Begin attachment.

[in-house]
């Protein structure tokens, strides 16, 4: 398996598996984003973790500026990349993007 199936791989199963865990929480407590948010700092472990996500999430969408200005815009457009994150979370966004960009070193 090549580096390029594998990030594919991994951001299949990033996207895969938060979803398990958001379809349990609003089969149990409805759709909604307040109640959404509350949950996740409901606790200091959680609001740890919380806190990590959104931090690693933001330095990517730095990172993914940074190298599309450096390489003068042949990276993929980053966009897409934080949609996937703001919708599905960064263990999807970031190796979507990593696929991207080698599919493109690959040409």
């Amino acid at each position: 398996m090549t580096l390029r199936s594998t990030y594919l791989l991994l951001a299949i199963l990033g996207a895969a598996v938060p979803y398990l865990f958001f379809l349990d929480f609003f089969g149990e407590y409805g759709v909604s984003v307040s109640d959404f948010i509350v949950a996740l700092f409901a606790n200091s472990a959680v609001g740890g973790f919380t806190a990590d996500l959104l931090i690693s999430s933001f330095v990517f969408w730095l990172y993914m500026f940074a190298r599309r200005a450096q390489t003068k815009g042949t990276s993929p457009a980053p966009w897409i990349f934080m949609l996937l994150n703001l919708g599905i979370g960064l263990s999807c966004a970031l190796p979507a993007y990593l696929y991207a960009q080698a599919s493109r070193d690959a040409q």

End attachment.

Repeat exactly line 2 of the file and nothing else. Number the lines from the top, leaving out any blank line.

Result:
């Protein structure tokens, strides 16, 4: 398996598996984003973790500026990349993007 199936791989199963865990929480407590948010700092472990996500999430969408200005815009457009994150979370966004960009070193 090549580096390029594998990030594919991994951001299949990033996207895969938060979803398990958001379809349990609003089969149990409805759709909604307040109640959404509350949950996740409901606790200091959680609001740890919380806190990590959104931090690693933001330095990517730095990172993914940074190298599309450096390489003068042949990276993929980053966009897409934080949609996937703001919708599905960064263990999807970031190796979507990593696929991207080698599919493109690959040409």